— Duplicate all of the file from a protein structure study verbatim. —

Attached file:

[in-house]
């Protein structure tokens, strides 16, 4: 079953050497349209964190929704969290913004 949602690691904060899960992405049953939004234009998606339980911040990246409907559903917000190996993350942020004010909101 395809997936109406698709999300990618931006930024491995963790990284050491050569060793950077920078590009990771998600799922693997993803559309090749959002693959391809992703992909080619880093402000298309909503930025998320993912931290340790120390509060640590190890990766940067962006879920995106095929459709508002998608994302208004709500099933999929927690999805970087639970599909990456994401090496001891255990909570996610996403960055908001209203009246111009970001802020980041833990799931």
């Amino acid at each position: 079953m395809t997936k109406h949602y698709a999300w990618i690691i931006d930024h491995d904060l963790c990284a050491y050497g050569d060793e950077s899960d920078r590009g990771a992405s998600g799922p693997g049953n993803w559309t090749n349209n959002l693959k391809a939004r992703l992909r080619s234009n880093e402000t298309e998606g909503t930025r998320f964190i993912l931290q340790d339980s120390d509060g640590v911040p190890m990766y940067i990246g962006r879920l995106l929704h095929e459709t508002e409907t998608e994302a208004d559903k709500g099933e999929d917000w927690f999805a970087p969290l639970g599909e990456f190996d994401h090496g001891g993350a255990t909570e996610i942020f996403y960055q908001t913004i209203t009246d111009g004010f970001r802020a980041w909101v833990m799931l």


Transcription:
[in-house]
């Protein structure tokens, strides 16, 4: 079953050497349209964190929704969290913004 949602690691904060899960992405049953939004234009998606339980911040990246409907559903917000190996993350942020004010909101 395809997936109406698709999300990618931006930024491995963790990284050491050569060793950077920078590009990771998600799922693997993803559309090749959002693959391809992703992909080619880093402000298309909503930025998320993912931290340790120390509060640590190890990766940067962006879920995106095929459709508002998608994302208004709500099933999929927690999805970087639970599909990456994401090496001891255990909570996610996403960055908001209203009246111009970001802020980041833990799931």
């Amino acid at each position: 079953m395809t997936k109406h949602y698709a999300w990618i690691i931006d930024h491995d904060l963790c990284a050491y050497g050569d060793e950077s899960d920078r590009g990771a992405s998600g799922p693997g049953n993803w559309t090749n349209n959002l693959k391809a939004r992703l992909r080619s234009n880093e402000t298309e998606g909503t930025r998320f964190i993912l931290q340790d339980s120390d509060g640590v911040p190890m990766y940067i990246g962006r879920l995106l929704h095929e459709t508002e409907t998608e994302a208004d559903k709500g099933e999929d917000w927690f999805a970087p969290l639970g599909e990456f190996d994401h090496g001891g993350a255990t909570e996610i942020f996403y960055q908001t913004i209203t009246d111009g004010f970001r802020a980041w909101v833990m799931l």